The Ethiopian-Eritrean Intelligence War

September 17, 2015

It has been fifteen years since the bloody border war between Eritrea and Ethiopia ended in 2000. Since then, though the guns has been silenced, and occasional sporadic and limited clashes continued, thousands of Eritrean youth cross the border heading towards Ethiopian refugee camps from where they continue the arduous journey to Europe and elsewhere. Sadly, the region is still licking its wounds. Though tens of thousands of lives perished in the war, the two countries have failed to resolve their lingering issues militarily, and their diplomatic manoeuvres to find a solution has remained abysmal. Worse, both governments have switched full gear to espionage, trying to weaken and sabotage each other in intense intelligence battles, mainly using proxy opposition forces and propaganda onslaught.

The intelligence war has escalated so much that an observer commented, “It is like the Berlin wall is transplanted between the two countries, only checkpoint Charlie is missing.” Both countries have been hosting their adversaries’ opposition forces that they keep under stringent control. However, the Eritrean government has been the worst, extending its intelligence operations to the entire region: Somalia, Djibouti, Ethiopia, and Yemen. That has caused the wrath of the international community which slapped the Eritrean government with several sanction regiments. Last week’s return of Molla Asghedom to Ethiopia should be seen from this angle. Molla is the leader of Tigray People’s Democratic Movement (TPDM), an Ethiopian opposition group based in Eritrea since the early years after the border war ended.

On September 13, 2015, The Ethiopian Broadcasting Corporation television reported that Molla Asghedom has escaped from Eritrea to Sudan accompanied by hundreds of his troops. According to media reports, “Sudan received the opposition leader and his troops cordially and transported them to Ethiopia in an orderly manner.” Although no sovereign country allows armed groups in its territories without its consent, the unprecedented leniency that the Sudanese security officers showed to the TPDM troops has pleased the Ethiopian government which appreciated the role the Sudan played as a “historical role that the people and the Government of Ethiopia will never forget”.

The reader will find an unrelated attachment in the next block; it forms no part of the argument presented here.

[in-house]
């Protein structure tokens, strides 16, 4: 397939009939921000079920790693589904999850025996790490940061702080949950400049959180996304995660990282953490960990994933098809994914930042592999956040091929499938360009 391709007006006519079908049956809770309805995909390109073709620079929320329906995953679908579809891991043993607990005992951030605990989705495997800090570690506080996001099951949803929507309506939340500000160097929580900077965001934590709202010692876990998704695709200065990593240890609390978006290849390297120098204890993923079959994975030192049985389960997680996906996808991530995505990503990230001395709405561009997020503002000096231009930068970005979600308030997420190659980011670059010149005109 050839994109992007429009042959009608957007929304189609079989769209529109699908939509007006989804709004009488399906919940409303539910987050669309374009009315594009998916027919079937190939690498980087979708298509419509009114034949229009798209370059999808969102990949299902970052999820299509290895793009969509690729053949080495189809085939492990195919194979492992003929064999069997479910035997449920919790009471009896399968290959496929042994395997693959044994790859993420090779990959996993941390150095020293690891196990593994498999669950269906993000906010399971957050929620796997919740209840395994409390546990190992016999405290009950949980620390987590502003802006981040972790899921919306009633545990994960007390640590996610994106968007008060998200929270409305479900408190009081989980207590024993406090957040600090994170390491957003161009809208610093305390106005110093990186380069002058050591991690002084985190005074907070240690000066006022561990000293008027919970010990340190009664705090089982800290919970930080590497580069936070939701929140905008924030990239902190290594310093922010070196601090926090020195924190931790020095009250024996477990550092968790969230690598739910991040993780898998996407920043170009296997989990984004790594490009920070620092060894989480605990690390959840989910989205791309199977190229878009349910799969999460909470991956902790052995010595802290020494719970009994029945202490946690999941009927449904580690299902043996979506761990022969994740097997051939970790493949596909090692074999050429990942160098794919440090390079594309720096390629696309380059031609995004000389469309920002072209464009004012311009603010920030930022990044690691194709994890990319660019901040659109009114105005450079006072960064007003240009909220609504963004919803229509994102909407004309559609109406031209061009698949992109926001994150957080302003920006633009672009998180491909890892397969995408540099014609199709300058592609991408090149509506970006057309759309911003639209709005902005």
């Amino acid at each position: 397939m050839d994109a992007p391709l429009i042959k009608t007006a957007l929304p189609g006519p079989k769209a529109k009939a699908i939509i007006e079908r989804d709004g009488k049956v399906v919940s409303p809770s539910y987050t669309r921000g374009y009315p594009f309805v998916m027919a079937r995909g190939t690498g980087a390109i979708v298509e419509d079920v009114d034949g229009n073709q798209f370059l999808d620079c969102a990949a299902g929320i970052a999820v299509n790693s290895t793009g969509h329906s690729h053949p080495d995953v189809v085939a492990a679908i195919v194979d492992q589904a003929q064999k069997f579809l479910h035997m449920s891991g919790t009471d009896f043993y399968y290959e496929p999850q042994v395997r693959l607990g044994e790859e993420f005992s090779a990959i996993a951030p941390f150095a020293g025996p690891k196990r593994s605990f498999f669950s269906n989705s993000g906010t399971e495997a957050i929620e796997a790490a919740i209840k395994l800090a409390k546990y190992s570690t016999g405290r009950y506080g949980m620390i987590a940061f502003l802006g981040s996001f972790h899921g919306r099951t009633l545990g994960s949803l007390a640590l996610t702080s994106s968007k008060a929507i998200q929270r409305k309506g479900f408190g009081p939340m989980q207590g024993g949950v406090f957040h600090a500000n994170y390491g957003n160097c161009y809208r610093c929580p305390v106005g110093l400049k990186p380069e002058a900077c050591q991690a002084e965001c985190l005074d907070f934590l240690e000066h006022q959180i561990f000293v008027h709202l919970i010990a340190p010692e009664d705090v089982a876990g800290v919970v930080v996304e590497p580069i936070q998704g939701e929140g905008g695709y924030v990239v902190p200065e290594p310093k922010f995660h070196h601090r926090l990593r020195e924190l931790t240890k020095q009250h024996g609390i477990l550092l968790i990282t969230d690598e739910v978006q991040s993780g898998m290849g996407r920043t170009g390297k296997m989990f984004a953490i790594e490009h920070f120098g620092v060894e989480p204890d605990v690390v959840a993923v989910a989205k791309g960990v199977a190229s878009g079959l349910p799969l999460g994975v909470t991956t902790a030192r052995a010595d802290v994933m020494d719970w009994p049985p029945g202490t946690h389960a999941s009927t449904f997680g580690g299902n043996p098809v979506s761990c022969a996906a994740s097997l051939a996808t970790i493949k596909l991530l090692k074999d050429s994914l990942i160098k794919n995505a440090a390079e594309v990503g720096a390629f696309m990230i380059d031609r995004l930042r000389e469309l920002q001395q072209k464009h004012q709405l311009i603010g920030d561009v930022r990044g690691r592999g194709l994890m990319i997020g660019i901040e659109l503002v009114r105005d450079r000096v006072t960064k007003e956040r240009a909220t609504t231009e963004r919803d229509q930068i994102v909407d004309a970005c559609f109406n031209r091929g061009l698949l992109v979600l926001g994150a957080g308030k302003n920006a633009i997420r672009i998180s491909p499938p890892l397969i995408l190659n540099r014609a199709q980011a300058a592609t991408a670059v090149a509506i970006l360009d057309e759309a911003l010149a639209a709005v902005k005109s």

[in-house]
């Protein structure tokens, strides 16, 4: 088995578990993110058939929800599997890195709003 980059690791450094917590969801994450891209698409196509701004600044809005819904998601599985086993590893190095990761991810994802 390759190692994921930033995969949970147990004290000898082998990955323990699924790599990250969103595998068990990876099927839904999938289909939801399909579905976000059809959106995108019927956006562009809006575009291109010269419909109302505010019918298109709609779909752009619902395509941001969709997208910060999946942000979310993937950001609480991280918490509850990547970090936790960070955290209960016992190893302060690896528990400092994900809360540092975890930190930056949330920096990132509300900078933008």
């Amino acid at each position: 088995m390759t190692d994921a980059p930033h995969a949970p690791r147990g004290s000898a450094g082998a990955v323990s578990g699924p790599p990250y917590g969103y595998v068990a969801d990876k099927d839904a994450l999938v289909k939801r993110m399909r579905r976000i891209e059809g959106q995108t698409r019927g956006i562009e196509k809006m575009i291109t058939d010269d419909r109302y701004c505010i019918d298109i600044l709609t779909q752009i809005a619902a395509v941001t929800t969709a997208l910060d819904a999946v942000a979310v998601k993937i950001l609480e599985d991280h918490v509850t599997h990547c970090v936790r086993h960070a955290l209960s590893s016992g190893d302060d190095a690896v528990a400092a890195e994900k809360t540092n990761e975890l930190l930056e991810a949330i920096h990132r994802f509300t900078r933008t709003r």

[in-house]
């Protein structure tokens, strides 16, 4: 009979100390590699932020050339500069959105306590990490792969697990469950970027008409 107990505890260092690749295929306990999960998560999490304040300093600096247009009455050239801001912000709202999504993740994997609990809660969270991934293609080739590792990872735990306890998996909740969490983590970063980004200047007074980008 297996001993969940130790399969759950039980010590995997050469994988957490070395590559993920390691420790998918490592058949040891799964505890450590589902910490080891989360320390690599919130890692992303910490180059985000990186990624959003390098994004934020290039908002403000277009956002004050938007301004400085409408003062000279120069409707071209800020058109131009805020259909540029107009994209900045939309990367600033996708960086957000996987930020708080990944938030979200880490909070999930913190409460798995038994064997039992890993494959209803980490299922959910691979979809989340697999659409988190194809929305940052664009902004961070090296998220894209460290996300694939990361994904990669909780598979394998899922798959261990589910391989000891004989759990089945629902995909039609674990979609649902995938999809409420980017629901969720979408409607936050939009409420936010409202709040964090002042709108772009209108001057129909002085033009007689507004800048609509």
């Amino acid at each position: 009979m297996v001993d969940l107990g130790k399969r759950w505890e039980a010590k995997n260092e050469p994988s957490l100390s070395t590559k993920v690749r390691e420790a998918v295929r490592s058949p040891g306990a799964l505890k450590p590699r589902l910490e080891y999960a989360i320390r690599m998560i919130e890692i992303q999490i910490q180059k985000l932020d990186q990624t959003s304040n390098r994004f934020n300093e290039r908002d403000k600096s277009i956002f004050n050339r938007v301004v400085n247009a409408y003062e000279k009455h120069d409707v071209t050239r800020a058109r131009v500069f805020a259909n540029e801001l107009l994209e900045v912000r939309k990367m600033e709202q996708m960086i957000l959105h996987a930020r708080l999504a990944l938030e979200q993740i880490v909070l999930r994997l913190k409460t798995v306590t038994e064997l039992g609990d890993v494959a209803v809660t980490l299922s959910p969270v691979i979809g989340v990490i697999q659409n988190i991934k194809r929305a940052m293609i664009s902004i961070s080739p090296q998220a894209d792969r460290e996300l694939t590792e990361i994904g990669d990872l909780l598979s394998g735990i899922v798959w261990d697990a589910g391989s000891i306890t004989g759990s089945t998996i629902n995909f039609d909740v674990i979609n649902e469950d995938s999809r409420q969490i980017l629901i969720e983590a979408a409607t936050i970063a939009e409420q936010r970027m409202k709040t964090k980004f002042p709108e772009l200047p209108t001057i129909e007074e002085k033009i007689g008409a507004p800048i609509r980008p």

Over the years, Sudan has seen so many similar incidents. In 1982, it encircled thousands of ELF fighters and disarmed them at gunpoint when they entered Sudanese territories after being pushed by a joint EPLF-TPLF onslaught. And since 2000, it has been receiving tens of thousands of Eritrean conscripts fleeing their country in rejection of the indefinite military service to which they are subjected. But this time the incident involves the Eritrean government, and the cordial reception of forces that escaped from Eritrea is expected to have serious ramification. And though the Eritrean people breathed a sigh of relief for the departure of a chunk of Ethiopian opposition forces, the Eritrean president and his government is the biggest loser because Isaias Afwerki considered TPDM his personal protectors.

Once there was Brig. General Kemal Gelchu